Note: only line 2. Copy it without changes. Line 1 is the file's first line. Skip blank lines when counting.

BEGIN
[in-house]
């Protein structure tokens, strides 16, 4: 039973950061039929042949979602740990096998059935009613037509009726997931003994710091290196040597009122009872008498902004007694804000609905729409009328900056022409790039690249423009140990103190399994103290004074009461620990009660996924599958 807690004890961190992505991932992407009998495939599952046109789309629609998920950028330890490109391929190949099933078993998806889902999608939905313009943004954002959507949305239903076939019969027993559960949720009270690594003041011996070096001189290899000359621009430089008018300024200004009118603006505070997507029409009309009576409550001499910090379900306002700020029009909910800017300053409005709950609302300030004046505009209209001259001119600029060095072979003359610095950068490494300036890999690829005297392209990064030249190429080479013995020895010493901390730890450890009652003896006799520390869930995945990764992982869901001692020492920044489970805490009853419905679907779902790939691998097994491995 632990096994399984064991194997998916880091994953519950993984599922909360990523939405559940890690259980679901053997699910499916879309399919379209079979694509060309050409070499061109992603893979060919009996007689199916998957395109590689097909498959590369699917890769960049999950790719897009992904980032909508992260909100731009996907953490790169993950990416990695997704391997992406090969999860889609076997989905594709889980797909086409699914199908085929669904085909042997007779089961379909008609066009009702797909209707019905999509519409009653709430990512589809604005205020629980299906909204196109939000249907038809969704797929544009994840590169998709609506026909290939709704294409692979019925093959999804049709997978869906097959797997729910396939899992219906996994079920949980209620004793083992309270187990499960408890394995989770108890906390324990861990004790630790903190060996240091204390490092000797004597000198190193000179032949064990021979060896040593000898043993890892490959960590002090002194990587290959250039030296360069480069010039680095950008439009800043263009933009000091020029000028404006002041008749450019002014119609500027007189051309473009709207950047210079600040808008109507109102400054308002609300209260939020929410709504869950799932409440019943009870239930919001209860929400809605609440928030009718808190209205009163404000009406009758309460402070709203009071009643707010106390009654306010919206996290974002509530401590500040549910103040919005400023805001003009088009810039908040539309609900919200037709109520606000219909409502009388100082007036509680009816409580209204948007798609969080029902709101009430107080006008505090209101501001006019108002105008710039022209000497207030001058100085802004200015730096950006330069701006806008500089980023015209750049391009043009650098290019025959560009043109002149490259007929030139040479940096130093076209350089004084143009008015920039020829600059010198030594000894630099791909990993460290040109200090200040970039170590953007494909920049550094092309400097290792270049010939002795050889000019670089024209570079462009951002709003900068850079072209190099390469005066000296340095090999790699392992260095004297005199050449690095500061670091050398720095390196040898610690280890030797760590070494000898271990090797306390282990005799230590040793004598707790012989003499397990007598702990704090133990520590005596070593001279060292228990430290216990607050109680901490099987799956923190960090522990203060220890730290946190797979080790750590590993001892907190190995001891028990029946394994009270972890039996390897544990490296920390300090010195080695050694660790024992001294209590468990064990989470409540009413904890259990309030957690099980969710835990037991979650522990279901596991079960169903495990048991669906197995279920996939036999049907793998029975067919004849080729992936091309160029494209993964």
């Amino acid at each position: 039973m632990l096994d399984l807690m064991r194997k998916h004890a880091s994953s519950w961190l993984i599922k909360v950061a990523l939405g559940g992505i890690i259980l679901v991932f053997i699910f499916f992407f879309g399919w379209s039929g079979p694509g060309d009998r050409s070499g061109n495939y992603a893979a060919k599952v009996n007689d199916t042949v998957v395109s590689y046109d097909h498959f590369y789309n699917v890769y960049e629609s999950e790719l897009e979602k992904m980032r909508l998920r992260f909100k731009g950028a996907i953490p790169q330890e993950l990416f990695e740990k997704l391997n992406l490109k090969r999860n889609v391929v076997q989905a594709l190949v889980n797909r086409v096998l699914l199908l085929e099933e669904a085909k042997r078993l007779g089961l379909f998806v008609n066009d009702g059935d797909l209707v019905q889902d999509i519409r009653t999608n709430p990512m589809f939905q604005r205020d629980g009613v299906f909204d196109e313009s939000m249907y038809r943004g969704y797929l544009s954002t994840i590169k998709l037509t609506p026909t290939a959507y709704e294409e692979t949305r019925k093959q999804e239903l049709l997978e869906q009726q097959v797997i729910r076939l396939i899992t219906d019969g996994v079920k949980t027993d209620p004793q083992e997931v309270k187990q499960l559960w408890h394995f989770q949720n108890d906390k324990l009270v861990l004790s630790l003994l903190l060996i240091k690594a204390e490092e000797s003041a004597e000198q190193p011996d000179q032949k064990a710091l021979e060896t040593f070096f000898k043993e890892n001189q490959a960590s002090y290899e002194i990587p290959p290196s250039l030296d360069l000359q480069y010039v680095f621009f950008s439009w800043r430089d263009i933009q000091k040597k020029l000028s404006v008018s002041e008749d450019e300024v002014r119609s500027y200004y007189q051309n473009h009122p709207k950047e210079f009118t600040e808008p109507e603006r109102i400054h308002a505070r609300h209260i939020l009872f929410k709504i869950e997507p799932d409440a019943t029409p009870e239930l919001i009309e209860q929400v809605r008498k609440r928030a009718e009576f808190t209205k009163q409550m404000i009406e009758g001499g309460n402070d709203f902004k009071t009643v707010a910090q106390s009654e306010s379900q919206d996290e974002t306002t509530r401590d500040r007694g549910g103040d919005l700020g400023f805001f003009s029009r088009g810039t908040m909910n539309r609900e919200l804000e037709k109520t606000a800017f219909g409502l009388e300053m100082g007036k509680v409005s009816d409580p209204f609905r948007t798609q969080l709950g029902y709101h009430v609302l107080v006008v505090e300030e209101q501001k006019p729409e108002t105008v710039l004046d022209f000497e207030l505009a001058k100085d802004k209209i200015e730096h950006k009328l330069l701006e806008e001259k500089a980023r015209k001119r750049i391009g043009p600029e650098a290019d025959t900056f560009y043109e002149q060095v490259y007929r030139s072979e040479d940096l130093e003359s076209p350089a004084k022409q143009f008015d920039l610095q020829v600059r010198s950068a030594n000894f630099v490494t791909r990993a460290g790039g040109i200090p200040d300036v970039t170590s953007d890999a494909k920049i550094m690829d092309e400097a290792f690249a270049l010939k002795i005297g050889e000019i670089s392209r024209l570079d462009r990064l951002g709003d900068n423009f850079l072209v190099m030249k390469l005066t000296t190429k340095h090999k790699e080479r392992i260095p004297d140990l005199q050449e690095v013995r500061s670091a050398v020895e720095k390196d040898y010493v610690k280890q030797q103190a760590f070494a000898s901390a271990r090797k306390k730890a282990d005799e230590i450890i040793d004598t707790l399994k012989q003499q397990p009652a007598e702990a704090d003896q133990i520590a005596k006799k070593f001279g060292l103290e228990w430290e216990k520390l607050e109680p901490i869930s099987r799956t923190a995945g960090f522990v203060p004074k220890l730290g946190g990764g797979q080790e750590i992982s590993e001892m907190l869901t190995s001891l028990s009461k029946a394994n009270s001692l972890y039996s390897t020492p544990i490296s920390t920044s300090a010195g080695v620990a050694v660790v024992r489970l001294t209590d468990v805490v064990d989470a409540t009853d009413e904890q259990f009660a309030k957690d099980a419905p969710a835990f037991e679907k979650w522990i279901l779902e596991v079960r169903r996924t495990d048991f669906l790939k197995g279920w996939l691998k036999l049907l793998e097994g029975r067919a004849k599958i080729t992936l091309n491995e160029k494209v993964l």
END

């Protein structure tokens, strides 16, 4: 039973950061039929042949979602740990096998059935009613037509009726997931003994710091290196040597009122009872008498902004007694804000609905729409009328900056022409790039690249423009140990103190399994103290004074009461620990009660996924599958 807690004890961190992505991932992407009998495939599952046109789309629609998920950028330890490109391929190949099933078993998806889902999608939905313009943004954002959507949305239903076939019969027993559960949720009270690594003041011996070096001189290899000359621009430089008018300024200004009118603006505070997507029409009309009576409550001499910090379900306002700020029009909910800017300053409005709950609302300030004046505009209209001259001119600029060095072979003359610095950068490494300036890999690829005297392209990064030249190429080479013995020895010493901390730890450890009652003896006799520390869930995945990764992982869901001692020492920044489970805490009853419905679907779902790939691998097994491995 632990096994399984064991194997998916880091994953519950993984599922909360990523939405559940890690259980679901053997699910499916879309399919379209079979694509060309050409070499061109992603893979060919009996007689199916998957395109590689097909498959590369699917890769960049999950790719897009992904980032909508992260909100731009996907953490790169993950990416990695997704391997992406090969999860889609076997989905594709889980797909086409699914199908085929669904085909042997007779089961379909008609066009009702797909209707019905999509519409009653709430990512589809604005205020629980299906909204196109939000249907038809969704797929544009994840590169998709609506026909290939709704294409692979019925093959999804049709997978869906097959797997729910396939899992219906996994079920949980209620004793083992309270187990499960408890394995989770108890906390324990861990004790630790903190060996240091204390490092000797004597000198190193000179032949064990021979060896040593000898043993890892490959960590002090002194990587290959250039030296360069480069010039680095950008439009800043263009933009000091020029000028404006002041008749450019002014119609500027007189051309473009709207950047210079600040808008109507109102400054308002609300209260939020929410709504869950799932409440019943009870239930919001209860929400809605609440928030009718808190209205009163404000009406009758309460402070709203009071009643707010106390009654306010919206996290974002509530401590500040549910103040919005400023805001003009088009810039908040539309609900919200037709109520606000219909409502009388100082007036509680009816409580209204948007798609969080029902709101009430107080006008505090209101501001006019108002105008710039022209000497207030001058100085802004200015730096950006330069701006806008500089980023015209750049391009043009650098290019025959560009043109002149490259007929030139040479940096130093076209350089004084143009008015920039020829600059010198030594000894630099791909990993460290040109200090200040970039170590953007494909920049550094092309400097290792270049010939002795050889000019670089024209570079462009951002709003900068850079072209190099390469005066000296340095090999790699392992260095004297005199050449690095500061670091050398720095390196040898610690280890030797760590070494000898271990090797306390282990005799230590040793004598707790012989003499397990007598702990704090133990520590005596070593001279060292228990430290216990607050109680901490099987799956923190960090522990203060220890730290946190797979080790750590590993001892907190190995001891028990029946394994009270972890039996390897544990490296920390300090010195080695050694660790024992001294209590468990064990989470409540009413904890259990309030957690099980969710835990037991979650522990279901596991079960169903495990048991669906197995279920996939036999049907793998029975067919004849080729992936091309160029494209993964």